Phaung Daw Oo Pagoda Festival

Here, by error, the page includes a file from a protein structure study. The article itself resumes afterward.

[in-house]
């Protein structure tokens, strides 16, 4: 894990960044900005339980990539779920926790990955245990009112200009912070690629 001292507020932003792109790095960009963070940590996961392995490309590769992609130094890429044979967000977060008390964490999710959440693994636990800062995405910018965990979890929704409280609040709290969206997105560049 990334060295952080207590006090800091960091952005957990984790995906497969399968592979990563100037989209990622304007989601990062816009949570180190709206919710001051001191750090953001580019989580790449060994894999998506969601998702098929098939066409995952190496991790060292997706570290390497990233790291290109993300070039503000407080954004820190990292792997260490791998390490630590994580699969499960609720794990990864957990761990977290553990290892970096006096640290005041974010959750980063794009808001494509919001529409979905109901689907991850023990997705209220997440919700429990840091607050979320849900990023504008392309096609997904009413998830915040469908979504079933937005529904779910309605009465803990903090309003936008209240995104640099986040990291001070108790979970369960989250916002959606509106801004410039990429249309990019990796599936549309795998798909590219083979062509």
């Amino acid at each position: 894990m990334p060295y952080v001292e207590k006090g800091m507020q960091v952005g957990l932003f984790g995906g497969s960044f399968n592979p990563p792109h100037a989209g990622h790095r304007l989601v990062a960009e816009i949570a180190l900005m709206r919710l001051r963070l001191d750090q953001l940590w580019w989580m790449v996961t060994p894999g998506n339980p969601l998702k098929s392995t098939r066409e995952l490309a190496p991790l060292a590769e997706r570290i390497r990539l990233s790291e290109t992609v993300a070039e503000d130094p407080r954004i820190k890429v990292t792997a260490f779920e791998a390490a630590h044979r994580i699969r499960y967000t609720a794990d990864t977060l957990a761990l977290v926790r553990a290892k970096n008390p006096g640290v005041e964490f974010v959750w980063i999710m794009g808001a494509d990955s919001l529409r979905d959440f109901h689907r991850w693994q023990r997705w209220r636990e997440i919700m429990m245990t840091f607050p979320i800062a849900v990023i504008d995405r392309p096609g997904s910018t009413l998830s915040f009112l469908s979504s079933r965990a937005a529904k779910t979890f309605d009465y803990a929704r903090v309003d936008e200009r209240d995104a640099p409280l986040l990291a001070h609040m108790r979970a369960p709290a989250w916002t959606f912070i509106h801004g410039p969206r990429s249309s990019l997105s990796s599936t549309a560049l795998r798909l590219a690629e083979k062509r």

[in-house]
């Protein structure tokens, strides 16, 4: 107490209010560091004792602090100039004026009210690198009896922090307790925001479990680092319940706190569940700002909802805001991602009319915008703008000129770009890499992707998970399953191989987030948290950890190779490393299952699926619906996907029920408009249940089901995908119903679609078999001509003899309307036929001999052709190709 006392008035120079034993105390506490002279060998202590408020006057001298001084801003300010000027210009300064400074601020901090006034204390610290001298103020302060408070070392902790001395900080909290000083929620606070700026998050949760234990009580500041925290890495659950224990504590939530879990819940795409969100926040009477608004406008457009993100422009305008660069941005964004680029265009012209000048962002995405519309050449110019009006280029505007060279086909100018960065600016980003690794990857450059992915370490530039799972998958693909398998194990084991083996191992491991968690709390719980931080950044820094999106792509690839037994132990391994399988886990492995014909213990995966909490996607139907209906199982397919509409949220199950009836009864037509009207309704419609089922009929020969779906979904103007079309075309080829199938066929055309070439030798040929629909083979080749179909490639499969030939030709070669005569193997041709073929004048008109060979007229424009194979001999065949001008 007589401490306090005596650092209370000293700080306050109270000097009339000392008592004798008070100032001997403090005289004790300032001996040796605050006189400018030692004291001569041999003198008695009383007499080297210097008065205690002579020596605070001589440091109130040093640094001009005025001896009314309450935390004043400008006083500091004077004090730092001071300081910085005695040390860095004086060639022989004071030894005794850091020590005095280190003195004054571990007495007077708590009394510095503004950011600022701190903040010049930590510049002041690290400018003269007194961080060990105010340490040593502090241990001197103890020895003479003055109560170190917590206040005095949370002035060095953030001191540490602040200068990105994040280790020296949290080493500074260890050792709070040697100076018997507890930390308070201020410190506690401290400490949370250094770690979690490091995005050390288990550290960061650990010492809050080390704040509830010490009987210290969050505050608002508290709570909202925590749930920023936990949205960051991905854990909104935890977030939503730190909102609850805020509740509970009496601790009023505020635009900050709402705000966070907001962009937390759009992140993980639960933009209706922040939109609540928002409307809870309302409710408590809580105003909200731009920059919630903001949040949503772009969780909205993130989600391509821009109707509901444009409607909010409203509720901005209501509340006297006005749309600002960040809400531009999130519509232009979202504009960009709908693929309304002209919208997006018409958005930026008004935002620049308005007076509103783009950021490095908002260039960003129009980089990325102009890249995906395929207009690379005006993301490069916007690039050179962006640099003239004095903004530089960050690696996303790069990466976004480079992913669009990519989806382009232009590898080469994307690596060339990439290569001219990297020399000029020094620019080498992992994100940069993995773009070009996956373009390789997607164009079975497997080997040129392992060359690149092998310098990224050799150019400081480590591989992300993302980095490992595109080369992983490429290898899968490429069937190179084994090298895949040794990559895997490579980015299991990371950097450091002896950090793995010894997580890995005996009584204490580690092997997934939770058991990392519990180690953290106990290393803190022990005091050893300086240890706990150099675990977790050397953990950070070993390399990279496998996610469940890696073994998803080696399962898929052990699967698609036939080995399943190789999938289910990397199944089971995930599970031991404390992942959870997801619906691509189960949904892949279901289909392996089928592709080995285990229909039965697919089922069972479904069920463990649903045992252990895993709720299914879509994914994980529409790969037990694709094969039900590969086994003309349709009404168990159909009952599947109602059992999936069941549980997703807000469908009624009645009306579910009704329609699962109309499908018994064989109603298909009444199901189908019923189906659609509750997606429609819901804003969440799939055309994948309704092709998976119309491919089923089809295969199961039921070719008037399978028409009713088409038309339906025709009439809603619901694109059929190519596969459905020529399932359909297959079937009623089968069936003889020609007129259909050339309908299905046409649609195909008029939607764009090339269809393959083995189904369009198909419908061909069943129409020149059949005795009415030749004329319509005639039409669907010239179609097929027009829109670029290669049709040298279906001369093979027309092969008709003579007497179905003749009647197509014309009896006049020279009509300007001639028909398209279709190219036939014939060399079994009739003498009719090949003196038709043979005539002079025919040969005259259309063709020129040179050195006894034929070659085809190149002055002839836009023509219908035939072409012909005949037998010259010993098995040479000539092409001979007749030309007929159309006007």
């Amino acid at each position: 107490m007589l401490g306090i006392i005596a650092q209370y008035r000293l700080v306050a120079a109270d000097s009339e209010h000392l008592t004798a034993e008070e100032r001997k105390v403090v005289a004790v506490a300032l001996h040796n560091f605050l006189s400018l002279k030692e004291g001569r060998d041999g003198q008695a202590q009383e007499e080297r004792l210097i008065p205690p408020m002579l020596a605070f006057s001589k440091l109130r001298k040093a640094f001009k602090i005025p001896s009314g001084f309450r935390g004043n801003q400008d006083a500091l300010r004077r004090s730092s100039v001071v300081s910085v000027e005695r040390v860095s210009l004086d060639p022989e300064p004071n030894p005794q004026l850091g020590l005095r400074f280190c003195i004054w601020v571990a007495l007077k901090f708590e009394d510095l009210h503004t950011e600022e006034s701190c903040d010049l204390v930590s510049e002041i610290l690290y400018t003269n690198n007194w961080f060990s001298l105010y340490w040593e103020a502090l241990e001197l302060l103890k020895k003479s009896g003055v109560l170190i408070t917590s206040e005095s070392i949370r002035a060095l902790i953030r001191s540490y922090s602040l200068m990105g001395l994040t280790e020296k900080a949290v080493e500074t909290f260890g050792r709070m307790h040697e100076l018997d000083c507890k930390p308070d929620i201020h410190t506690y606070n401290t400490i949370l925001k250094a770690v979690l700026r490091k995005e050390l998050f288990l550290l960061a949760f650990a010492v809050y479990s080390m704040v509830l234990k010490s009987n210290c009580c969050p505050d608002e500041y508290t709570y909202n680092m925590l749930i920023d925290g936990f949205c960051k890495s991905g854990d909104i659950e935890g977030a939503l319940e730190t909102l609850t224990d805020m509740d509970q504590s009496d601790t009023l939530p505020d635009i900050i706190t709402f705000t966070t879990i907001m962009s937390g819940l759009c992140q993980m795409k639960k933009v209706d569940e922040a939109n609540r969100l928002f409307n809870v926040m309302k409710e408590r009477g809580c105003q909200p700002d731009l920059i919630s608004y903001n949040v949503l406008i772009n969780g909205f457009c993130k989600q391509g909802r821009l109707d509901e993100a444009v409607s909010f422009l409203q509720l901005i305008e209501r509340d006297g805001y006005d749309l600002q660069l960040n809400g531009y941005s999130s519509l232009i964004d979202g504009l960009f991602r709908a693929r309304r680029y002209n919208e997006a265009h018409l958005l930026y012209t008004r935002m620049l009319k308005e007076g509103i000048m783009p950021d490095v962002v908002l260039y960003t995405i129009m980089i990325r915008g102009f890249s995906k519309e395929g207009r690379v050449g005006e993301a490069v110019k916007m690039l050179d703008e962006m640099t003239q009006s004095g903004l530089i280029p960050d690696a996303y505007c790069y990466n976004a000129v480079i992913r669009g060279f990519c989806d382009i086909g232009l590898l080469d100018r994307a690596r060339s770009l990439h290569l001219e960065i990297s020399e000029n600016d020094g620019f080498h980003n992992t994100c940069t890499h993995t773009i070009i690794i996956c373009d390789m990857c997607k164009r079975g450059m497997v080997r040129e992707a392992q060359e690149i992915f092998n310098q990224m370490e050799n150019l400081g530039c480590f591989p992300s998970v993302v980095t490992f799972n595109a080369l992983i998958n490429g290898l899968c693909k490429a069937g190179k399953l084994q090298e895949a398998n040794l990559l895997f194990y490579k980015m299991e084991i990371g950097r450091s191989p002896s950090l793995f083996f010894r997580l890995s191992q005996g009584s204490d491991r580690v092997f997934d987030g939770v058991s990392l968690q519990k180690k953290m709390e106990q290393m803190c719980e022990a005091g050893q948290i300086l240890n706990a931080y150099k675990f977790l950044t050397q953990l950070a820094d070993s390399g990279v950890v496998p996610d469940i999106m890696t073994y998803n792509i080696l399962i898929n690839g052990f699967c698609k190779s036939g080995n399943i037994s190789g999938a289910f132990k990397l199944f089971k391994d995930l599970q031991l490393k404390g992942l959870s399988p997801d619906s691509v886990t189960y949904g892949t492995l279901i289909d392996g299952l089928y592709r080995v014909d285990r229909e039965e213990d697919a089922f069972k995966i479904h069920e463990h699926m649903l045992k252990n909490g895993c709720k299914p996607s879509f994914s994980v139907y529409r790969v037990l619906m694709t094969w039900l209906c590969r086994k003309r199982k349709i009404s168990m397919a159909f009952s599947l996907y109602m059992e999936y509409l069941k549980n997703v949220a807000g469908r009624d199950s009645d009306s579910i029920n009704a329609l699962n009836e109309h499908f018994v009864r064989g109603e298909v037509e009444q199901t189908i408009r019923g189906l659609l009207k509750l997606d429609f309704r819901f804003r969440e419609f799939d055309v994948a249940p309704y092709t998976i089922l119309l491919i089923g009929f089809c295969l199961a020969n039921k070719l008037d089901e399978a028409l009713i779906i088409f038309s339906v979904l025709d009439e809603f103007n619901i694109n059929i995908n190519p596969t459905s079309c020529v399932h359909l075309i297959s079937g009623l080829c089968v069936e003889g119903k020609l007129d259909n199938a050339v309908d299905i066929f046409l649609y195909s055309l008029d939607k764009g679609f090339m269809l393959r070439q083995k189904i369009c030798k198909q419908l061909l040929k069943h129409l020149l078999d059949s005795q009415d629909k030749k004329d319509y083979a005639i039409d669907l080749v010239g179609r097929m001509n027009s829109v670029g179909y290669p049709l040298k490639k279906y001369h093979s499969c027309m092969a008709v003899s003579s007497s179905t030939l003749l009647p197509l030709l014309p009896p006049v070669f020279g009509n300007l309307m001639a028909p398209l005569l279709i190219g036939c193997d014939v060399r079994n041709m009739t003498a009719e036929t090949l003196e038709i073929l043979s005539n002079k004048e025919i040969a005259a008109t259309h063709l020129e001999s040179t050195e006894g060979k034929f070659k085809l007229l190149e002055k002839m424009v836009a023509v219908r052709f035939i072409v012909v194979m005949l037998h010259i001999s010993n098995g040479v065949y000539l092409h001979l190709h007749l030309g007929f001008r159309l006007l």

This annual festival is the biggest and most important event in Shan State. The Phaung Daw Oo Kyaung Pagoda is one of the holiest sites for the Shan people. The celebrations take place from the first day of the waxing moon to the third day after the full-moon in October (2–19 Oct). The pagoda houses five statues dating back to the reign of King Alaungsithu (1112-67). Three of the statues are allegedly Buddha images and the other two Buddha disciples. All five have lost any recognizable shape after being encrusted with accumulated gold leaf over the centuries but their fame and holiness is undisputed and pilgrims rub red strips of cloth over the statues and tie the cloth to their bikes, cars and trucks to ward off evil spirits. During the 18 day festival, four of the five images are carried around the lake by ceremonial barge to bless the village monasteries. The barge is pushed forward by the unique leg-rowers of Inle Lake. The fifth Buddha image stays to guard the monastery. Legend has it that when the five were paraded around the lake, the barge suddenly capsized, only four statues were recovered but the fifth mysteriously reappeared at the pagoda draped in lake reeds and has remained there since. It’s a magnificent sight; hundreds of boats follow the slow procession around the lake and thousands of people flock to the lakeshores to celebrate the occasion. The atmosphere is carnival like. The annual boat races also take place at this time and add further excitement and entertainment to the occasion. 

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